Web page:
2009 Research Award Winners

2009 ASE Research Awards
 
The ASE Foundation is pleased to announce the recipients of the 2009 ASE Research Awards. Through its annual research award program, the ASE Foundation supports innovative echocardiographic research activities that demonstrate the key role cardiovascular ultrasound plays in the diagnosis and management of patients with heart and vascular disease, and the role of emerging ultrasound technologies, such as 3D, contrast and hand-carried ultrasound, and their application to patient care. Awards are funded for one year beginning July 1, 2009.
 
 
2009 Cardiovascular Sonographer Research Award
Awarded to support the growth and development of basic and clinical sonographer research.
 
Ann Liner, RDCS, FASE, University Hospitals of Cleveland, Cleveland, OH – "Echocardiographic Assessment of Hypertrophic Cardiomyopathy Induced by Overexpression of C-Myc" – Read the abstract
 
 
2009 Echo Investigator Awards
Awarded to support a qualified physician or scientist performing meritorious and innovative research.
 
Jeanne DeCara, MD, FASE, University of Chicago Medical Center, Chicago, IL – "Determining the Genetics of Atherosclerosis Using a Vascular Ultrasound Phenotype" – Read the abstract
 
Judy Hung, MD, FASE, Massachusetts General Hospital, Boston, MA – "Polymer Injection Therapy for Treatment of Ischemic Mitral Regurgitation" – Read the abstract
 
 
 
 
 
 
 
 
 
 
 
 
 
Ann Liner, RDCS, FASE
University Hospitals of Cleveland, Cleveland, OH
 
Echocardiographic Assessment of Hypertrophic Cardiomyopathy Induced by Overexpression of C-Myc
 
Project Summary:
The objectives of these studies are to understand the role that cell cycle-related changes play in the development of cardiomyopathy and the ability of sophisticated echocardiographic measurements of myocardial motion to detect changes in ventricular function during that progression. To that end, we developed a conditional mouse model (MHC-MYC) that expresses the potent oncogene cell cycle-inducer, MYC, in a cardiomyocyte-specific manner. In our preliminary studies, MYC expression drives cardiomyocytes to enter the cell cycle, leads to pronounced hypertrophy and, ultimately, to death from heart failure. These findings led us to develop a novel “Cell Cycle Hypothesis” that predicts that cardiomyopathy, like cancer, is a disease of inappropriate cell cycle control. Importantly, early and transient MYC expression has been reported in various animal models of cardiomyopathy as well as in human disease; however, its functional role in pathogenesis is less clear. Importantly, MYC is potentially able to activate “pro-myopathic” pathways independent of cell cycle activation. Accordingly, the Specific Aims of this study are to examine the causal relationship between temporal expression patterns of MYC, hypertrophy, and heart failure (as determined echocardiographically and pathologically), and to use specific cell-cycle inhibitors to determine the effects of pharmacologic cell-cycle inhibition on these changes in MHC-MYC transgenic mice. In these aims, we will determine the ability of myocardial tissue motion, strain, and strain rate using velocity-vector imaging to provide insight into early and more subtle abnormalities of dysregulated myocardial function. The MHC-MYC mouse model provides an ideal tool to address these questions since the temporal expression of MYC (On & Off) can be easily regulated by doxycycline and cell cycle inhibition, and thus allow LV dysfunction to be titrated and assayed with sensitive measurements derived from velocity-vector imaging.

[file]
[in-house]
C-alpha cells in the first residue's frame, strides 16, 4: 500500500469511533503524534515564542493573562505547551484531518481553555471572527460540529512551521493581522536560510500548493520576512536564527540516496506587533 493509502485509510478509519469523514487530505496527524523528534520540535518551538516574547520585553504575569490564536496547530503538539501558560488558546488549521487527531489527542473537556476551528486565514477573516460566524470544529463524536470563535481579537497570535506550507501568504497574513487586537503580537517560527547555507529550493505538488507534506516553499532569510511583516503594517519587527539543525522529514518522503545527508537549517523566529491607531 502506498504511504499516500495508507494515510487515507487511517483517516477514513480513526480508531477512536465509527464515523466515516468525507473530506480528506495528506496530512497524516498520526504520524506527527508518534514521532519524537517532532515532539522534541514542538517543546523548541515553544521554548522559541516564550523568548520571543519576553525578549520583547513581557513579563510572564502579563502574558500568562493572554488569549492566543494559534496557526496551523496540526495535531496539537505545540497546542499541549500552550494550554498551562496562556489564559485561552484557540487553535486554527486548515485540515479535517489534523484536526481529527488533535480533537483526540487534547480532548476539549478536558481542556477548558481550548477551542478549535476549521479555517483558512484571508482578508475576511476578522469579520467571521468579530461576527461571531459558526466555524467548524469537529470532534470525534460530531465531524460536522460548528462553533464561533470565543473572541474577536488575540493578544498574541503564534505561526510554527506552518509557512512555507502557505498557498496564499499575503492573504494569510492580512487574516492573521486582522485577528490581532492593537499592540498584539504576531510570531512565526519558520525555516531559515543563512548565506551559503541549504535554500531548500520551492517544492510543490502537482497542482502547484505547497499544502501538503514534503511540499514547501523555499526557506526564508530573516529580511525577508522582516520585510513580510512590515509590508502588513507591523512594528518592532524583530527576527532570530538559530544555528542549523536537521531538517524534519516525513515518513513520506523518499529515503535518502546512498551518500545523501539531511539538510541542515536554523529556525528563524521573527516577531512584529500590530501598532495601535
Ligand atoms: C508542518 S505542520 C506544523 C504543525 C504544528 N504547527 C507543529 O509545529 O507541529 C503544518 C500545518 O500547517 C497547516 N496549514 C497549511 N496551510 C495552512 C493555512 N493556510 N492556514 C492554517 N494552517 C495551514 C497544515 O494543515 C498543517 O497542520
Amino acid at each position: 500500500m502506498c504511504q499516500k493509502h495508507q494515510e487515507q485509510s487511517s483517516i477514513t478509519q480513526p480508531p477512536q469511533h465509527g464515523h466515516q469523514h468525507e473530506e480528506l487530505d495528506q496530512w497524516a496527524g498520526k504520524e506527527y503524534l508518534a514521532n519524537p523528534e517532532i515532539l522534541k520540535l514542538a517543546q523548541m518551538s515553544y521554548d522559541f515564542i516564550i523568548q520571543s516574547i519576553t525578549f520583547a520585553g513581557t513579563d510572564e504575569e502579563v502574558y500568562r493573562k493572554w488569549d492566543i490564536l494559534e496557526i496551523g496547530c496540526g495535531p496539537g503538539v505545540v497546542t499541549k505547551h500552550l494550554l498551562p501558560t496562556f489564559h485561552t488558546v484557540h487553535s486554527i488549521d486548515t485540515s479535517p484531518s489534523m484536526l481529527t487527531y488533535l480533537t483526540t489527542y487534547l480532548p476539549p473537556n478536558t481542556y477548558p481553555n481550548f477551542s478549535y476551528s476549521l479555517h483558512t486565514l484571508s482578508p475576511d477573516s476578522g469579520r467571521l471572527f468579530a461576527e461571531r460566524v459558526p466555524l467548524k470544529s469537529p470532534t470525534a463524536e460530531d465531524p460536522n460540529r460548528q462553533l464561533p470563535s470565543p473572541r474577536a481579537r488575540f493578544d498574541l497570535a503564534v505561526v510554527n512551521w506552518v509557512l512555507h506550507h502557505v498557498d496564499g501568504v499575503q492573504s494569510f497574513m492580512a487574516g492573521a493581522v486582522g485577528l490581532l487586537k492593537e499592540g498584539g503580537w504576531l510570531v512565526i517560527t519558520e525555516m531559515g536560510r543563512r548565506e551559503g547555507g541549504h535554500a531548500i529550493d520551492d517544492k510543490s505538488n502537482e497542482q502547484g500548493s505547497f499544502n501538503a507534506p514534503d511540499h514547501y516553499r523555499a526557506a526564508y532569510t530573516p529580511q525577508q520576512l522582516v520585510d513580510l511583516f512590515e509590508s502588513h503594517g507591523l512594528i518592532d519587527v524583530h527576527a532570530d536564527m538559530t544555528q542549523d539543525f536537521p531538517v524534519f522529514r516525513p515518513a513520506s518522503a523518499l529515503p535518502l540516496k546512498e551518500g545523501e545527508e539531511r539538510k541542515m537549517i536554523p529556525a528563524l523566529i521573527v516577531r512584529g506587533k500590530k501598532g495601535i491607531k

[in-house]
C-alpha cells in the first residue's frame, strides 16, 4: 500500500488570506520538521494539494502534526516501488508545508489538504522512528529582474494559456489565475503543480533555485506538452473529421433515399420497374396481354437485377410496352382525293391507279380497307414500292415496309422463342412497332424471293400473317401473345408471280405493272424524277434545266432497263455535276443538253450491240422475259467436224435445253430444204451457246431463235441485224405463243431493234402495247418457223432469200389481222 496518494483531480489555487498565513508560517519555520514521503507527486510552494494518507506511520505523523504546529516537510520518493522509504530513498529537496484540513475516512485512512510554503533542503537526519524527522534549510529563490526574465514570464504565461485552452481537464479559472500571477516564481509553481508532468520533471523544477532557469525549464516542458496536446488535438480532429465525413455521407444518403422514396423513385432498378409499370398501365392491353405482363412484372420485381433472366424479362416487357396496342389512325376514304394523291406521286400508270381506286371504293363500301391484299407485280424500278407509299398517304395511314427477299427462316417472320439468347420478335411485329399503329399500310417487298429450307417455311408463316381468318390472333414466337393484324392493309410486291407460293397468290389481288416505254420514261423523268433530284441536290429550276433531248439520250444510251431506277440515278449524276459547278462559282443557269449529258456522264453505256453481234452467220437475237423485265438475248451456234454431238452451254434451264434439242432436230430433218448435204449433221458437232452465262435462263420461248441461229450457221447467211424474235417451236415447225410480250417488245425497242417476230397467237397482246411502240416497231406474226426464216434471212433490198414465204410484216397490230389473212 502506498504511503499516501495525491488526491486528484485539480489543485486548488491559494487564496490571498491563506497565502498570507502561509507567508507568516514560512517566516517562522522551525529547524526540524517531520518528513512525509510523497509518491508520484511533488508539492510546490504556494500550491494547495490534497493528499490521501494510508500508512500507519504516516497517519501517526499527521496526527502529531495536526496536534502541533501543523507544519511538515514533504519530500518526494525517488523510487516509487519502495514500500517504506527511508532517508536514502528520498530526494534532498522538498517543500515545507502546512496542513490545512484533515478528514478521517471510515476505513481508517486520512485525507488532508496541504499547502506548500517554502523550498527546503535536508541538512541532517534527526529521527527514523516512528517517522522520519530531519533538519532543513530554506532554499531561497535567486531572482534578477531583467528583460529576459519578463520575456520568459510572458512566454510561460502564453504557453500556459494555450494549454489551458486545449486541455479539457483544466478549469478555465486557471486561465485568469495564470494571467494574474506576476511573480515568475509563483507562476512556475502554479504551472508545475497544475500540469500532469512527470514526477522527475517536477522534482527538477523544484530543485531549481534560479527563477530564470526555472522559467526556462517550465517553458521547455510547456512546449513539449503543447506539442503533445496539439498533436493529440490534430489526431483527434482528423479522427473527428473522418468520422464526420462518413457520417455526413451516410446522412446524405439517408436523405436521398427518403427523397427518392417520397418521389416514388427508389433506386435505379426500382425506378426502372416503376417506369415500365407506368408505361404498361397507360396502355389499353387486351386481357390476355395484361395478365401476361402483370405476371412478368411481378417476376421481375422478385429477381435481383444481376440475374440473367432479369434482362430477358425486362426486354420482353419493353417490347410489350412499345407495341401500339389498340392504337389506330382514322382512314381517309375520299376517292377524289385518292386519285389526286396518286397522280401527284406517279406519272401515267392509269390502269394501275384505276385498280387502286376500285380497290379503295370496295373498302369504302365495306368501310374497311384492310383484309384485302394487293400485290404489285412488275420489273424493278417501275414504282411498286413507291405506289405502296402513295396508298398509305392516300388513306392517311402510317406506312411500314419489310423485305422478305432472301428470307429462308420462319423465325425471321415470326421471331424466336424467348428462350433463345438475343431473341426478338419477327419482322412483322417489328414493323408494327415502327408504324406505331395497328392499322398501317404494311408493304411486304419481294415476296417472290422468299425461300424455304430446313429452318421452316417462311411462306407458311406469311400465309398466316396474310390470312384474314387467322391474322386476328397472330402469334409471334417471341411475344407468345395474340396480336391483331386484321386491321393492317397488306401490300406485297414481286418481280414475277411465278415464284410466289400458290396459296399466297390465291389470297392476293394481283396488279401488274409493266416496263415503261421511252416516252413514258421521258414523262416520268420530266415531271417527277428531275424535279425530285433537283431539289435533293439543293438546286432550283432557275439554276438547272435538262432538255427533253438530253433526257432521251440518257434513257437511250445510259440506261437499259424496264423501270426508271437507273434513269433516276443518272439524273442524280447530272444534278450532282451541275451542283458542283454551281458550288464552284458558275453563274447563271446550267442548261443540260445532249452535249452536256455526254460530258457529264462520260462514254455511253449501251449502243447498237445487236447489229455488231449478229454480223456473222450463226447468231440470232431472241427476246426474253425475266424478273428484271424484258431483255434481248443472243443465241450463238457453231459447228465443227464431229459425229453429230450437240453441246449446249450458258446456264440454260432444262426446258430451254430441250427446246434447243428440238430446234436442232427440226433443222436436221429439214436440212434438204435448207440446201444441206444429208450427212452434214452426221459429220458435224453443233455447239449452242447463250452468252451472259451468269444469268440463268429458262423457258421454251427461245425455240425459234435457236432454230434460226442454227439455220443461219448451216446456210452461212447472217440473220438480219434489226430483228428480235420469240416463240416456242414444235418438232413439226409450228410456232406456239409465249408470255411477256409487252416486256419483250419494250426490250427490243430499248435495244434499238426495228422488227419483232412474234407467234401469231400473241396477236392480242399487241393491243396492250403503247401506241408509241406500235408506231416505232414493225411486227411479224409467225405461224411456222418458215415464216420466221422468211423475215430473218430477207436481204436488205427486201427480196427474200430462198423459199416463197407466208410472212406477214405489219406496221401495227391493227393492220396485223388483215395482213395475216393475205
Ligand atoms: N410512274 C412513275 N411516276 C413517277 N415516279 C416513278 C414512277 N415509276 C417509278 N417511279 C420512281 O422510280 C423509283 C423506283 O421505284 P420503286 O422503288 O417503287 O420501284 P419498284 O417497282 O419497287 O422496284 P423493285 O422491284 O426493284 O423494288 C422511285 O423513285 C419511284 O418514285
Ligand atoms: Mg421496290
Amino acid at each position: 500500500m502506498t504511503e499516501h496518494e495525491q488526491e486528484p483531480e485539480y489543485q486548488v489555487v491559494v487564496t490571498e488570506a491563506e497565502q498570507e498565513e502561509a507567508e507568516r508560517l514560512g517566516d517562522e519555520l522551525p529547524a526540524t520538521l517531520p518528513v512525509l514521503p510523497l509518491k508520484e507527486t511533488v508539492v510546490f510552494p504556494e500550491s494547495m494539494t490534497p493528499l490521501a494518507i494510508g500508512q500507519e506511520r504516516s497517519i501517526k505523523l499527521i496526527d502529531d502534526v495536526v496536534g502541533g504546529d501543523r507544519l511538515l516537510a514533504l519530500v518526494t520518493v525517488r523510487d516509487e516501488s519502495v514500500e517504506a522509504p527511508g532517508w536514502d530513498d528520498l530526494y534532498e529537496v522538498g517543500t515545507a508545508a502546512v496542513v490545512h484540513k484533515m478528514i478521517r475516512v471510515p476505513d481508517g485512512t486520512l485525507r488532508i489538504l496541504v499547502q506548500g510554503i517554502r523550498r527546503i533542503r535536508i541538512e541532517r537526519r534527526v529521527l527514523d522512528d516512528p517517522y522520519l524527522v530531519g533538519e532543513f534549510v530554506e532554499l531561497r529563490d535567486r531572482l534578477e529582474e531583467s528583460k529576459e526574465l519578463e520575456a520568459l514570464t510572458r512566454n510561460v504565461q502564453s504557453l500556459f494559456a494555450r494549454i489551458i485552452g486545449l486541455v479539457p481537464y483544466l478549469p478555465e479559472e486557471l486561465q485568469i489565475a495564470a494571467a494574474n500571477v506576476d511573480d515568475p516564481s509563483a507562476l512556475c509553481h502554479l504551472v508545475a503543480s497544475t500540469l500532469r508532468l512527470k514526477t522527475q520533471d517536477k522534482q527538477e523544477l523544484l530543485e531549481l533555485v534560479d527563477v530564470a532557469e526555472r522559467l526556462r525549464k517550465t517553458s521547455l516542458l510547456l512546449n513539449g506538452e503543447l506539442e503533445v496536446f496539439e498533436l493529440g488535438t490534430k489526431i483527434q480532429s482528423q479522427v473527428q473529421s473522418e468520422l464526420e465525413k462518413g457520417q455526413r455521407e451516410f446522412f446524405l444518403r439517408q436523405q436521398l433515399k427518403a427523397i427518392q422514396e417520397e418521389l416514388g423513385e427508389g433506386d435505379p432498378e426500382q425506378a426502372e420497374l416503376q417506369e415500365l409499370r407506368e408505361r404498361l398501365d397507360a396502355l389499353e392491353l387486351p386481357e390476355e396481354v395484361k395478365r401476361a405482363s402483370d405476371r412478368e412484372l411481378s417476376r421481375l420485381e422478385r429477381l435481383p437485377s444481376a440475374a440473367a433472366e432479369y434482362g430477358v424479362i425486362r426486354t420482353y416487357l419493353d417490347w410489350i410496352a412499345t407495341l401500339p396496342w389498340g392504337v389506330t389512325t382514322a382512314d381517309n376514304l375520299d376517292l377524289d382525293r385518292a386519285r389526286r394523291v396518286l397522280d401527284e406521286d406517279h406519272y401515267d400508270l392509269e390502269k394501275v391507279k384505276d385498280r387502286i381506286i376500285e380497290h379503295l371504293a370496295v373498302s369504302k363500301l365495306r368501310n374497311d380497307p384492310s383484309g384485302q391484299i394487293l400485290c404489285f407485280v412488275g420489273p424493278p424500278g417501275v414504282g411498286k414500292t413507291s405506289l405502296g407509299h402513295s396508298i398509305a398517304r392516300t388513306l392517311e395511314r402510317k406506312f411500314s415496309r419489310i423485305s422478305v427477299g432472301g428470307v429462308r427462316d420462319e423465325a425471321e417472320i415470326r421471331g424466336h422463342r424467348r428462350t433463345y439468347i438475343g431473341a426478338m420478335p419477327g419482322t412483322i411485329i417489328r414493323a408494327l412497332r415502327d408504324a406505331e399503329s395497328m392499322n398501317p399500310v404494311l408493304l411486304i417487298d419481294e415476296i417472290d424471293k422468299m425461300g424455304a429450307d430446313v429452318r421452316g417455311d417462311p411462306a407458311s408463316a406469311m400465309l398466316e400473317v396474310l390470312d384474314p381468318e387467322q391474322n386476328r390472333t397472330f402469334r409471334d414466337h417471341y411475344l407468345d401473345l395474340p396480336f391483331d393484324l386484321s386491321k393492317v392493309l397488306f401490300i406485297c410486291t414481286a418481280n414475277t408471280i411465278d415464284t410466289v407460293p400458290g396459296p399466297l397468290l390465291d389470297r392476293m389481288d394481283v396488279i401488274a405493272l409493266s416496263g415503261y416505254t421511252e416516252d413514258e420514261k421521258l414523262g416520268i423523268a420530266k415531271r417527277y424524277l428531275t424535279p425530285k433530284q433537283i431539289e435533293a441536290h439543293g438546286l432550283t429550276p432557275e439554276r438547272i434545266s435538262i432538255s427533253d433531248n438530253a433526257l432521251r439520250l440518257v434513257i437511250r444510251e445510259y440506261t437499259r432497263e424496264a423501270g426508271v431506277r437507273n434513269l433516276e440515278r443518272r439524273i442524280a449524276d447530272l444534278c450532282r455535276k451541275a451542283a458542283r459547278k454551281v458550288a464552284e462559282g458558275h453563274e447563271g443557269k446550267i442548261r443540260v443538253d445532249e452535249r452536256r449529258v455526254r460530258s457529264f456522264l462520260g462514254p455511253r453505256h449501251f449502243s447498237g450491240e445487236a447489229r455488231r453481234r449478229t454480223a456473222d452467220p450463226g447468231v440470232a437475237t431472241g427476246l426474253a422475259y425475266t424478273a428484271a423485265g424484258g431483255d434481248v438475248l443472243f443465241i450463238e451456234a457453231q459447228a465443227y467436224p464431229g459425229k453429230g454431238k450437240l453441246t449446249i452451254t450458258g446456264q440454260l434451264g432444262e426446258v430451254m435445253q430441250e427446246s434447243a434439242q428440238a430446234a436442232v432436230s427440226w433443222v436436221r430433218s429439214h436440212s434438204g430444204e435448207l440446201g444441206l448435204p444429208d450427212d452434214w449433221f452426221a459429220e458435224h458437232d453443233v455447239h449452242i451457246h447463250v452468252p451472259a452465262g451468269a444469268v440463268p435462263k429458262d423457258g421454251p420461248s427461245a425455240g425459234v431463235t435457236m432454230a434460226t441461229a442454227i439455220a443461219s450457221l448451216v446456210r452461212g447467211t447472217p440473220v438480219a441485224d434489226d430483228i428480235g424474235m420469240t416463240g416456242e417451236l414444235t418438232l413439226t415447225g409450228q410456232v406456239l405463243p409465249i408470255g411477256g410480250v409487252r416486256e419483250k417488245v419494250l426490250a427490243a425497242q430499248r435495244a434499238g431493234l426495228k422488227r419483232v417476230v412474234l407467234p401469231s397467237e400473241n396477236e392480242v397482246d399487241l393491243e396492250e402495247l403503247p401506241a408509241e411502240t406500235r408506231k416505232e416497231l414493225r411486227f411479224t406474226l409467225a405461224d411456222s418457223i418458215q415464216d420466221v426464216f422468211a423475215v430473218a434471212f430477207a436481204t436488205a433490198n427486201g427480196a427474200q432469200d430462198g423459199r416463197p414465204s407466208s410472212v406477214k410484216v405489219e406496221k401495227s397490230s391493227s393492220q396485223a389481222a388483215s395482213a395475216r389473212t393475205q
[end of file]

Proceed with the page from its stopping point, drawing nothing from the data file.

Jeanne DeCara, MD, FASE
University of Chicago Medical Center, Chicago, IL
 
Determining the Genetics of Atherosclerosis Using a Vascular Ultrasound Phenotype
 
Project Summary: